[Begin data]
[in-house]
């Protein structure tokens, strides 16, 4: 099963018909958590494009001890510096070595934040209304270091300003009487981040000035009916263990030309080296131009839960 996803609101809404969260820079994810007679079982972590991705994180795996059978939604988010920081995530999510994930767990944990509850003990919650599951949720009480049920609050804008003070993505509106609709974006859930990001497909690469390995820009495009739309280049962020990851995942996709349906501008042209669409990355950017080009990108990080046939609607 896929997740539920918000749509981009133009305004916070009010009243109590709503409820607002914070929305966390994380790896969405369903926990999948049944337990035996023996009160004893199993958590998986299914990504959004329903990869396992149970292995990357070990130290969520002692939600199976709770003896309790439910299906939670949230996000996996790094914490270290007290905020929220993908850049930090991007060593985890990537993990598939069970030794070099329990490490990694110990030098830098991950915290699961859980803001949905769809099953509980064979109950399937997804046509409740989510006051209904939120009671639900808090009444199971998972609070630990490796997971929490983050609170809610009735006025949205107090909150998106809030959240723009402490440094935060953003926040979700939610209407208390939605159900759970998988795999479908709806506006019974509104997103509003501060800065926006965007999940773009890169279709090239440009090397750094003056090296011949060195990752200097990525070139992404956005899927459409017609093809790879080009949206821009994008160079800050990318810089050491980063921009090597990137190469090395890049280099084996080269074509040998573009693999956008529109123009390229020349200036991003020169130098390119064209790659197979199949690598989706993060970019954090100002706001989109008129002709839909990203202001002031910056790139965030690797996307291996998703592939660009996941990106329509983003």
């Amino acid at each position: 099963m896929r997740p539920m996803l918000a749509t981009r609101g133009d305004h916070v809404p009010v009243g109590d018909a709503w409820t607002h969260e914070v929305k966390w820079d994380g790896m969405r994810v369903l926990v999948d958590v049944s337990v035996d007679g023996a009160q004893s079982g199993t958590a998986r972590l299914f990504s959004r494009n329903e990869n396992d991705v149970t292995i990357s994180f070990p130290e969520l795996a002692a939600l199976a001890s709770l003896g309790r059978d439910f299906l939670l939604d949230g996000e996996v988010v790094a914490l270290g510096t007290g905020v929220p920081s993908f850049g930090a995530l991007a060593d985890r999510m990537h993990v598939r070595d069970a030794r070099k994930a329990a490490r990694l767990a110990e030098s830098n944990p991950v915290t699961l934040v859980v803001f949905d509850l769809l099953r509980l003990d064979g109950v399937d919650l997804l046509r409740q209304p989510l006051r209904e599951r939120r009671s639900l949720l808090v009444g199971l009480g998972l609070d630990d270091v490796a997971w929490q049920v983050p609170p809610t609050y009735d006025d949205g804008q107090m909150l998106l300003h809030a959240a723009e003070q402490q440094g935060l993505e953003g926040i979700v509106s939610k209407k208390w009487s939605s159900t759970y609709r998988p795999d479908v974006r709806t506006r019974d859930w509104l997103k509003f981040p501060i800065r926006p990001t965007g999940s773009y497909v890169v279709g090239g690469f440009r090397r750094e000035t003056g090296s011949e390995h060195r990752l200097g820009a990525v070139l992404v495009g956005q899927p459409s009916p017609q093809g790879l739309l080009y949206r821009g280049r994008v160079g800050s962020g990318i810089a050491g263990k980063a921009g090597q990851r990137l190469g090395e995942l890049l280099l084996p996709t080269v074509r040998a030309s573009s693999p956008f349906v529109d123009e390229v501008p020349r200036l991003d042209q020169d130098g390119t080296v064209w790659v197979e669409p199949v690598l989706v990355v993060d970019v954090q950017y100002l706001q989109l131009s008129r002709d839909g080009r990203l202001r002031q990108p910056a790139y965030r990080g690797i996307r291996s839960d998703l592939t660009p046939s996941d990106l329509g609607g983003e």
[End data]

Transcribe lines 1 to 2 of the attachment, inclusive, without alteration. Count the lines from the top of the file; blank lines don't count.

[in-house]
């Protein structure tokens, strides 16, 4: 099963018909958590494009001890510096070595934040209304270091300003009487981040000035009916263990030309080296131009839960 996803609101809404969260820079994810007679079982972590991705994180795996059978939604988010920081995530999510994930767990944990509850003990919650599951949720009480049920609050804008003070993505509106609709974006859930990001497909690469390995820009495009739309280049962020990851995942996709349906501008042209669409990355950017080009990108990080046939609607 896929997740539920918000749509981009133009305004916070009010009243109590709503409820607002914070929305966390994380790896969405369903926990999948049944337990035996023996009160004893199993958590998986299914990504959004329903990869396992149970292995990357070990130290969520002692939600199976709770003896309790439910299906939670949230996000996996790094914490270290007290905020929220993908850049930090991007060593985890990537993990598939069970030794070099329990490490990694110990030098830098991950915290699961859980803001949905769809099953509980064979109950399937997804046509409740989510006051209904939120009671639900808090009444199971998972609070630990490796997971929490983050609170809610009735006025949205107090909150998106809030959240723009402490440094935060953003926040979700939610209407208390939605159900759970998988795999479908709806506006019974509104997103509003501060800065926006965007999940773009890169279709090239440009090397750094003056090296011949060195990752200097990525070139992404956005899927459409017609093809790879080009949206821009994008160079800050990318810089050491980063921009090597990137190469090395890049280099084996080269074509040998573009693999956008529109123009390229020349200036991003020169130098390119064209790659197979199949690598989706993060970019954090100002706001989109008129002709839909990203202001002031910056790139965030690797996307291996998703592939660009996941990106329509983003």